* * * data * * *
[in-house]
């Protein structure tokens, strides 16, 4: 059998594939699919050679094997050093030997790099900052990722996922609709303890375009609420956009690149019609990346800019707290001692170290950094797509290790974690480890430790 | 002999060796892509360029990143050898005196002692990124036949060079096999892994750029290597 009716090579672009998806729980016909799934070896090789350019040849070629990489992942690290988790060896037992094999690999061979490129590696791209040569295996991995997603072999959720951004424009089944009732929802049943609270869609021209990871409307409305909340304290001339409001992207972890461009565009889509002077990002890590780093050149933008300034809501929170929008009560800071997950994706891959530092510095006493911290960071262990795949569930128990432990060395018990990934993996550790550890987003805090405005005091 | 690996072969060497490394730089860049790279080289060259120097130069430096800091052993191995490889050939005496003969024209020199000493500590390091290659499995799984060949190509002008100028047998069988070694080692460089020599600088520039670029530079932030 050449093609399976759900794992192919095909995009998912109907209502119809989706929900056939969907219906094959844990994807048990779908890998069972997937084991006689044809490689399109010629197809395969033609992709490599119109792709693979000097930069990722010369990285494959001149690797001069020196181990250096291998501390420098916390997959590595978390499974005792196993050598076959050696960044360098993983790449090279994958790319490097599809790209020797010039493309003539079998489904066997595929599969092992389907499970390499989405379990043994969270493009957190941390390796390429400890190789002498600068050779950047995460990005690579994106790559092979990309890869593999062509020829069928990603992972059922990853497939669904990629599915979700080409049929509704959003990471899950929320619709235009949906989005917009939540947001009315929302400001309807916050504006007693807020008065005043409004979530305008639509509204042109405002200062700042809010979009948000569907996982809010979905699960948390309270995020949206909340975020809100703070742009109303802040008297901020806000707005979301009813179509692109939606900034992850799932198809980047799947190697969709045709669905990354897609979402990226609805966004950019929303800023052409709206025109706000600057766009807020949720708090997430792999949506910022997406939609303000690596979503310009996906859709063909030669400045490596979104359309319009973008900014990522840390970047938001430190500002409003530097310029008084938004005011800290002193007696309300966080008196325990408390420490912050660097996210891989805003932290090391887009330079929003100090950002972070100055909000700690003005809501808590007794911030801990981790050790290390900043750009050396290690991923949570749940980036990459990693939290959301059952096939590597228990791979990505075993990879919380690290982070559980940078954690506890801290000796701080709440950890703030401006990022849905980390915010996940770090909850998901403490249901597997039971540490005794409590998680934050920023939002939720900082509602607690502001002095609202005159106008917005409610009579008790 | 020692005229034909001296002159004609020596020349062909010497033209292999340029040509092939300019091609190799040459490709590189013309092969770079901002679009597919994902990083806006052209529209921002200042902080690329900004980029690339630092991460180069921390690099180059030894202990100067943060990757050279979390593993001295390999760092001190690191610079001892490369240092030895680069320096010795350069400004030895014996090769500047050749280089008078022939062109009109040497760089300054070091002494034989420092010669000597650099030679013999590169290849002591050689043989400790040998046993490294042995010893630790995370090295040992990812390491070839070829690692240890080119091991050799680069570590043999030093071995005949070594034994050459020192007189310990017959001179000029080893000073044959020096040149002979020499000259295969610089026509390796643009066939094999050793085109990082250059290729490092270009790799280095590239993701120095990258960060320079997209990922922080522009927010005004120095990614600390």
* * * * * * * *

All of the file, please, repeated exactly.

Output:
[in-house]
């Protein structure tokens, strides 16, 4: 059998594939699919050679094997050093030997790099900052990722996922609709303890375009609420956009690149019609990346800019707290001692170290950094797509290790974690480890430790 | 002999060796892509360029990143050898005196002692990124036949060079096999892994750029290597 009716090579672009998806729980016909799934070896090789350019040849070629990489992942690290988790060896037992094999690999061979490129590696791209040569295996991995997603072999959720951004424009089944009732929802049943609270869609021209990871409307409305909340304290001339409001992207972890461009565009889509002077990002890590780093050149933008300034809501929170929008009560800071997950994706891959530092510095006493911290960071262990795949569930128990432990060395018990990934993996550790550890987003805090405005005091 | 690996072969060497490394730089860049790279080289060259120097130069430096800091052993191995490889050939005496003969024209020199000493500590390091290659499995799984060949190509002008100028047998069988070694080692460089020599600088520039670029530079932030 050449093609399976759900794992192919095909995009998912109907209502119809989706929900056939969907219906094959844990994807048990779908890998069972997937084991006689044809490689399109010629197809395969033609992709490599119109792709693979000097930069990722010369990285494959001149690797001069020196181990250096291998501390420098916390997959590595978390499974005792196993050598076959050696960044360098993983790449090279994958790319490097599809790209020797010039493309003539079998489904066997595929599969092992389907499970390499989405379990043994969270493009957190941390390796390429400890190789002498600068050779950047995460990005690579994106790559092979990309890869593999062509020829069928990603992972059922990853497939669904990629599915979700080409049929509704959003990471899950929320619709235009949906989005917009939540947001009315929302400001309807916050504006007693807020008065005043409004979530305008639509509204042109405002200062700042809010979009948000569907996982809010979905699960948390309270995020949206909340975020809100703070742009109303802040008297901020806000707005979301009813179509692109939606900034992850799932198809980047799947190697969709045709669905990354897609979402990226609805966004950019929303800023052409709206025109706000600057766009807020949720708090997430792999949506910022997406939609303000690596979503310009996906859709063909030669400045490596979104359309319009973008900014990522840390970047938001430190500002409003530097310029008084938004005011800290002193007696309300966080008196325990408390420490912050660097996210891989805003932290090391887009330079929003100090950002972070100055909000700690003005809501808590007794911030801990981790050790290390900043750009050396290690991923949570749940980036990459990693939290959301059952096939590597228990791979990505075993990879919380690290982070559980940078954690506890801290000796701080709440950890703030401006990022849905980390915010996940770090909850998901403490249901597997039971540490005794409590998680934050920023939002939720900082509602607690502001002095609202005159106008917005409610009579008790 | 020692005229034909001296002159004609020596020349062909010497033209292999340029040509092939300019091609190799040459490709590189013309092969770079901002679009597919994902990083806006052209529209921002200042902080690329900004980029690339630092991460180069921390690099180059030894202990100067943060990757050279979390593993001295390999760092001190690191610079001892490369240092030895680069320096010795350069400004030895014996090769500047050749280089008078022939062109009109040497760089300054070091002494034989420092010669000597650099030679013999590169290849002591050689043989400790040998046993490294042995010893630790995370090295040992990812390491070839070829690692240890080119091991050799680069570590043999030093071995005949070594034994050459020192007189310990017959001179000029080893000073044959020096040149002979020499000259295969610089026509390796643009066939094999050793085109990082250059290729490092270009790799280095590239993701120095990258960060320079997209990922922080522009927010005004120095990614600390």